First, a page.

13. Bombastes Furioso is the storyteller who cannot seem to tell a completely true story about himself but does not think he is lying. His stories are threatened to come to an end when he falls in love with a woman who says she’ll marry him if he stops lying.

Leviathan

Leviathan

It’s been over twenty years since I read any Paul Auster and I’m convinced I need to do a reboot after finishing this delightful book. I came to Leviathan by way of Sophie Calle, who figures as Maria Turner in the book, with several of her real life projects featured. Dedicated to his pal, Don DeLillo, I wondered what kind of post-modern treat I’d be subjected to, but very much enjoyed it. Well-written and a tasty tale to boot…. the best book written by a man that I’ve consumed in months/years? Perhaps there is hope for them yet. (Although the women are slightly cardboard, at least there is a lack of overt misogyny and his writing smooths away my wrinkled brow)

The narrator, Auster thinly disguised as “Peter Aaron,” hurriedly writes the book of Benjamin Sachs’ life in the weeks following his death by accidental explosion when the bombs he’s setting off across the nation at all the Statue of Liberty replicas goes off before he’s ready. There are some hard lefts in the plot, such as when Ben is swallowed up by the earth, e.g. disappears for years. Entertaining and well written. Putting Auster on my list again.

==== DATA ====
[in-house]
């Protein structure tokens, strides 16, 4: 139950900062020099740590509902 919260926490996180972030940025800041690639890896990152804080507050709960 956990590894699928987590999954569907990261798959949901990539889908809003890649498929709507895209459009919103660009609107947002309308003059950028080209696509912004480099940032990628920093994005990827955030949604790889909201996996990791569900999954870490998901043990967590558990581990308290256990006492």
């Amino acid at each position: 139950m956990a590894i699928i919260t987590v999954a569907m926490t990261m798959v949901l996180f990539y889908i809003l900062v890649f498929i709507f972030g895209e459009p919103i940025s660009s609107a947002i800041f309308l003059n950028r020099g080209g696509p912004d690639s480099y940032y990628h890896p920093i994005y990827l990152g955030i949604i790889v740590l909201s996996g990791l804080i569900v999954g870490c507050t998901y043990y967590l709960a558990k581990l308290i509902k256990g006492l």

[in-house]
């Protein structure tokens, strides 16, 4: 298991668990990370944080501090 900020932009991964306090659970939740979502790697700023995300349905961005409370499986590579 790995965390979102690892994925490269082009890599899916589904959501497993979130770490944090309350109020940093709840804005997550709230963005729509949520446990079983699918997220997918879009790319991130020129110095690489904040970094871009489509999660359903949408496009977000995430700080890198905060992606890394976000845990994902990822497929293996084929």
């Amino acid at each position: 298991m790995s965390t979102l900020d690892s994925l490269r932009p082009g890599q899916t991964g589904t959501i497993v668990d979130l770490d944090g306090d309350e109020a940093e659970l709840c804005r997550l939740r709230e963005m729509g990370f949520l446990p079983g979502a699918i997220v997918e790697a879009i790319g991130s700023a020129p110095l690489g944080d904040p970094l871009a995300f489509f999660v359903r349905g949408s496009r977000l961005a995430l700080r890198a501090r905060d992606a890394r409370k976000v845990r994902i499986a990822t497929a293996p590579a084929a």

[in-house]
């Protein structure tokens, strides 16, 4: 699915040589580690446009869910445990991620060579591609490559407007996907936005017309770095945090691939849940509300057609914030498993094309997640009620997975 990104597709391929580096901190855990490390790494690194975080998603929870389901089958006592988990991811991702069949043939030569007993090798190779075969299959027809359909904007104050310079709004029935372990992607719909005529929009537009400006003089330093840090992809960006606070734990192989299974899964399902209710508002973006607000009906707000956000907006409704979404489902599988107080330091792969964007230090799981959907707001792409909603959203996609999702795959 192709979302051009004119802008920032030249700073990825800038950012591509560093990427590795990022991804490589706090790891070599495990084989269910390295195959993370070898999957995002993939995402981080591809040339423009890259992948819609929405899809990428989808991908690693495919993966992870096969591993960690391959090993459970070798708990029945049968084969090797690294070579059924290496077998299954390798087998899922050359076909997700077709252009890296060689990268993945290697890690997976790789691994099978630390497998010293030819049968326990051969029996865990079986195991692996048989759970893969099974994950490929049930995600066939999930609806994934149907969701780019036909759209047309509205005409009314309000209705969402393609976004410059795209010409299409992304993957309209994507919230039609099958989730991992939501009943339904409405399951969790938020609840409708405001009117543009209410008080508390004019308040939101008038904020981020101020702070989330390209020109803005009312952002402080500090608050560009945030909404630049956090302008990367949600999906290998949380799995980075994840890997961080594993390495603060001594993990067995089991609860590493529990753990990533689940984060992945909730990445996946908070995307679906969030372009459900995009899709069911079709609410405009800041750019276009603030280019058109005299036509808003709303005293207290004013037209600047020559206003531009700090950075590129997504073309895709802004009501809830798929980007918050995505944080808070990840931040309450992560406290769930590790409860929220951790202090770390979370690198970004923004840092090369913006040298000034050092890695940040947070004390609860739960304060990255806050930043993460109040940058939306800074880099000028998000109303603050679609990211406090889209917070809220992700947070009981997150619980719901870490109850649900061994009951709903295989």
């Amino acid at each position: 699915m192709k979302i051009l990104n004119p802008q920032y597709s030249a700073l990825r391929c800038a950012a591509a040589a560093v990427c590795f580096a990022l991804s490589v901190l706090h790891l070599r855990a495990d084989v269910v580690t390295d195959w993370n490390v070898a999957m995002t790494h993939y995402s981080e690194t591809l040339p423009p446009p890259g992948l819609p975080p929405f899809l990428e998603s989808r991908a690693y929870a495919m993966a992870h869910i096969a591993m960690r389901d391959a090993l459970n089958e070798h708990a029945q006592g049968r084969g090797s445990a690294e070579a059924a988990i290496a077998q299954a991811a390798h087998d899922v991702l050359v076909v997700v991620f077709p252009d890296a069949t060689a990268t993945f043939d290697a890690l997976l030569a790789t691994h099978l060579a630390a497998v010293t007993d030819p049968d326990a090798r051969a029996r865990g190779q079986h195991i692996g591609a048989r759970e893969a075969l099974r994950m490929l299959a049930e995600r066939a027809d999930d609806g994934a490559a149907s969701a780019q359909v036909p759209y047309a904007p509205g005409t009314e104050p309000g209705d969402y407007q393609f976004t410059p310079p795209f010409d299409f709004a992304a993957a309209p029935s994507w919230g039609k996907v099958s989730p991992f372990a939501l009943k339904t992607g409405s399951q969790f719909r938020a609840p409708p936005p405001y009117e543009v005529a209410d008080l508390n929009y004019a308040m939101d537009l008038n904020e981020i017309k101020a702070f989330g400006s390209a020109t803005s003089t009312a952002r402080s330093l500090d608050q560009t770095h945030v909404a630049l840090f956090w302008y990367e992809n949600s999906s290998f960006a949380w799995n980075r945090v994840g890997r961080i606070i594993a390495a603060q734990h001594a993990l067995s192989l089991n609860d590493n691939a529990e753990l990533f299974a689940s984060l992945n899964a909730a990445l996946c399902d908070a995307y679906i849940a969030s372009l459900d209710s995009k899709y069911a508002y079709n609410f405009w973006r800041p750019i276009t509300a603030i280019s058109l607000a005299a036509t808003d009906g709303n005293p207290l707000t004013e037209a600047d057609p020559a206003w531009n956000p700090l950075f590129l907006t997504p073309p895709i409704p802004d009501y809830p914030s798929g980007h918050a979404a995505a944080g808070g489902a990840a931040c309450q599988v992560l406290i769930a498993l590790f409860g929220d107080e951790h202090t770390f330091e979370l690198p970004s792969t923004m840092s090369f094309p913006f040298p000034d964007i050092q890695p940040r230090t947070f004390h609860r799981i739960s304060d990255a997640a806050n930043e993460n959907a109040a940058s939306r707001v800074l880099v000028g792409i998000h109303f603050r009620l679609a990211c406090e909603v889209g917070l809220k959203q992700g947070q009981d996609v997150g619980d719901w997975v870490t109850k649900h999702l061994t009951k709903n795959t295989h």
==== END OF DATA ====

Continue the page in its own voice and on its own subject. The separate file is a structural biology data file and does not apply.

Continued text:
Unseen City: The Majesty of Pigeons, the Discreet Charm of Snails & Other Wonders of the Urban Wilderness

Unseen City: The Majesty of Pigeons, the Discreet Charm of Snails & Other Wonders of the Urban Wilderness

This was mildly entertaining. His constant interspersing with exclamations from his young daughter Josephine were sometimes annoying, sometimes endearing. A Berkeley writer with the luxury of working from home and raising his child decides to dig into the natural world around them, investigating the mundanities of squirrels, ants, crows, turkey vultures, etc. I enjoyed the Ginko chapter the most, getting a book rec or two (Seeing Trees by Nancy Ross Hugo, and Marie Stopes’ Ancient Plants– curiously I’d just discovered Stopes vis-à-vis Woolf’s letters where she credits Stopes’ book on parenting for giving her lessons in birth control).